First Publication: 1993
Reissue: October 2014
Publisher: Chicago Review Press
Source: Publisher in exchange for a honest review.
Read for the R.eaders I.mbibing P.eril IX Challenge.
As readers of this blog know, Roger Zelazny is one of my favorite writers. When the Chicago Review Press offered me a copy of one of his novels that I never read, I could not turn it down. "A Night in Lonesome October" was the last novel he wrote. Later a couple of collaborations appeared but this seems to be the last one he finished before his death. He was revisiting a basic concept (a gate opening to another world) he used in "Madwand" but that is the end of the similarities. Zelazny tells the story in the first-person which is one of his favorite methods. "First person" might be the wrong phrase since the narrator is Snuff, the dog that appears on the cover. This edition also contains 33 illustrations by Gahan Wilson.
Once every few decades a full moon appears on Halloween night. This thins the fabric of reality between our dimension and that of the Great Old Ones. Men and women with occult knowledge gather during October to perform a ceremony on Halloween night. One group, called "The Openers", is trying to bring back the Old Ones. The other group, "The Closers", is trying to stop the Old Ones from returning. The event is known as the "Great Game". Players try to get others to switch sides. Some go so far as to kill those who oppose them. Each player has a familiar. Snuff is Jack the Ripper's dog. Should the Openers win, the Old ones (Lovecraft's old gods), will take over the world and most likely slaughter humanity. They hope to survive the conflict and gain a position of power.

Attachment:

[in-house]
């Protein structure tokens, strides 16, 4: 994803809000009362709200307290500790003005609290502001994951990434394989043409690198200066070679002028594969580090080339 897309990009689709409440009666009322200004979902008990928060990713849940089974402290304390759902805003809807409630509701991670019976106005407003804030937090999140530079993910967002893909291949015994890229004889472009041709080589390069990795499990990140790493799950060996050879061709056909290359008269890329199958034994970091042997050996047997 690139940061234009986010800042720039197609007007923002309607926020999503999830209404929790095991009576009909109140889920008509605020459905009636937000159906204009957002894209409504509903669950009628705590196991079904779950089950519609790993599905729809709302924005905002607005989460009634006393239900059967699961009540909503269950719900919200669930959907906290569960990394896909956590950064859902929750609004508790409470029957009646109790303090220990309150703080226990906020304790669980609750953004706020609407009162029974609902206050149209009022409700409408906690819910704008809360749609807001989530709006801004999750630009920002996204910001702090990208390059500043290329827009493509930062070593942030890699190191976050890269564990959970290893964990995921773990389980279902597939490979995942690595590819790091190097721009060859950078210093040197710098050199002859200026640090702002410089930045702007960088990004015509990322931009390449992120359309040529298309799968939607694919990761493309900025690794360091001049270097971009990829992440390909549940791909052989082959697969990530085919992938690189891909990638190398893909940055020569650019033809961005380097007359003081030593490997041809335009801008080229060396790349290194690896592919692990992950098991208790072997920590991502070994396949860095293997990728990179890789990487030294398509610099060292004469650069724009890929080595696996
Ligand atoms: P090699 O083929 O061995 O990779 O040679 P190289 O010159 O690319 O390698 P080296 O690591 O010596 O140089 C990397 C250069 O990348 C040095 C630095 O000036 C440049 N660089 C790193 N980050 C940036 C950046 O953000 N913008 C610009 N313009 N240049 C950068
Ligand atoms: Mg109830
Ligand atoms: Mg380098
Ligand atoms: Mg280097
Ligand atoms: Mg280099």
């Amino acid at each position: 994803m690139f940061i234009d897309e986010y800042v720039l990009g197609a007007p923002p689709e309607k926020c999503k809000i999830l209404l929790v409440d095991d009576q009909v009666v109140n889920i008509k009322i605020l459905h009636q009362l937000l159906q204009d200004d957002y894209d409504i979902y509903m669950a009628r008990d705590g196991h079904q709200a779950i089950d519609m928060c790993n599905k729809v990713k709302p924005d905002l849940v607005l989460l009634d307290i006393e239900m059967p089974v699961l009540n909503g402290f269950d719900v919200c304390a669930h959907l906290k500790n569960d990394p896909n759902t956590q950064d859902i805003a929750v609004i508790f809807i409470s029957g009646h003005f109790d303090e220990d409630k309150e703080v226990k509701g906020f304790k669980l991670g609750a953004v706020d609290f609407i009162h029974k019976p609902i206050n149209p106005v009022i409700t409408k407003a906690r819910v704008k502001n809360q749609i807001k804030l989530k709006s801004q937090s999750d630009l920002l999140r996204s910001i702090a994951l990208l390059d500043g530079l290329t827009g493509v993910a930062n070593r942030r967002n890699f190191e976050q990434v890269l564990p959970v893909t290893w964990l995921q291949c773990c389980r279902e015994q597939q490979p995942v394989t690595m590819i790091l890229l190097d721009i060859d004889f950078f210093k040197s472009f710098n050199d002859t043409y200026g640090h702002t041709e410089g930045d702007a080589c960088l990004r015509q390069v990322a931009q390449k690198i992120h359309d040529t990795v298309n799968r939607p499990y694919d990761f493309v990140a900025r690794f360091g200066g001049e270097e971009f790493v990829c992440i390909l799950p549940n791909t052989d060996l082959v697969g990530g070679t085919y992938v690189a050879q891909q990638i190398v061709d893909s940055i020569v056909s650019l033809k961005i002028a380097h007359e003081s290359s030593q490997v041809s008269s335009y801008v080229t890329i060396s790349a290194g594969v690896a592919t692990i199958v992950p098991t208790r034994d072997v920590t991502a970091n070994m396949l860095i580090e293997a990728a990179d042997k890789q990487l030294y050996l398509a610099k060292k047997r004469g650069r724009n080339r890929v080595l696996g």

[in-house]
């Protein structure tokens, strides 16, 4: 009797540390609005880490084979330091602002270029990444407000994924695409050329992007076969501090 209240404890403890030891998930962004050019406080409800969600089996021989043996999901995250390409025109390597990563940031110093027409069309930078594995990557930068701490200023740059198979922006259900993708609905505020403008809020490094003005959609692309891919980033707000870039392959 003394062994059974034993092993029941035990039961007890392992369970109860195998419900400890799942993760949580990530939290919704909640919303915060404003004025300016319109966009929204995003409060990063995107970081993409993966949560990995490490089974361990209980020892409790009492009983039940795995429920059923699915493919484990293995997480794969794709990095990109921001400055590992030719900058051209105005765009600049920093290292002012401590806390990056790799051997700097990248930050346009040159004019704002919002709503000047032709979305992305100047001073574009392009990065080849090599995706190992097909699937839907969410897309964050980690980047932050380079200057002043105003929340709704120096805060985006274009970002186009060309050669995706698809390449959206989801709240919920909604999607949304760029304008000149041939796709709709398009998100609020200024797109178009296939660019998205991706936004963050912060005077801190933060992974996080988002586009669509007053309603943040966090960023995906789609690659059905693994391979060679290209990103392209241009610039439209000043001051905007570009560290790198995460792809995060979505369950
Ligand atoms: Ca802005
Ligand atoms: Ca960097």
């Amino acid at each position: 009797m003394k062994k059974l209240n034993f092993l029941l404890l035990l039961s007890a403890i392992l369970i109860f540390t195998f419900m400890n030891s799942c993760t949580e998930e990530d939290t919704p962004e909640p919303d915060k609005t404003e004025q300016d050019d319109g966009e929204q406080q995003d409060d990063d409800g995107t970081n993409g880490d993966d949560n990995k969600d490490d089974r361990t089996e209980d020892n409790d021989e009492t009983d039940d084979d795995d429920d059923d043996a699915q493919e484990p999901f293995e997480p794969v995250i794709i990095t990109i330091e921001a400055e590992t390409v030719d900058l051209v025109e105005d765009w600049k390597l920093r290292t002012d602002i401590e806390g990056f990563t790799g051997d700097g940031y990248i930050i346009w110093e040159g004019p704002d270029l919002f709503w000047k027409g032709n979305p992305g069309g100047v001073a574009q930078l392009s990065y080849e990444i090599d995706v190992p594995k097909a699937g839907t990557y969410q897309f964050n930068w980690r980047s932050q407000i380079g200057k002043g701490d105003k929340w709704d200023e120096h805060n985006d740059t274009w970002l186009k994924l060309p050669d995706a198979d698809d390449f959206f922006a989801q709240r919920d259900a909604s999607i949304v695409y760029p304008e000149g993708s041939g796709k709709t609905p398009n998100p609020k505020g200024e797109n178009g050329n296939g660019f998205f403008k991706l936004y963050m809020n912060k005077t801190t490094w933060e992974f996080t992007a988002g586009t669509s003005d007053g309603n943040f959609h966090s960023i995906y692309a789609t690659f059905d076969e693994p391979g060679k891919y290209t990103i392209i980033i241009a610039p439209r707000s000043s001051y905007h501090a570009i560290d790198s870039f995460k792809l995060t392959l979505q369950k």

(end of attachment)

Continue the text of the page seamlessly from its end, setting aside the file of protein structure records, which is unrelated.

"A Night in Lonesome October" is Zelazny's love letter to classic fictional characters. The Players include Jack the Ripper, Dracula, Sherlock Holmes, the Wolf Man (named after the character in the film), Frankenstein, and many others. He does an excellent job of capturing the characterization and mannerisms of the characters.
By telling the story from Snuff's point of view Zelazny is able to keep us in the dark about the outcome of the conflict until we reach that fateful night.
Some of my favorite moments in the book is the way Snuff and the witch's cat become friends. Zelazny takes the time to show how the relationship builds from suspicion through to them becoming friends. Also who would think that an author could get you to hope that Jack the Ripper will be successful in his quest?
Overall, it is another fantastic book by Roger Zelazny. It is another story crossed off my "Roger Zelazny Reading Project". It was a perfect book to read for the R.eaders I.mbibing P.eril IX Challenge.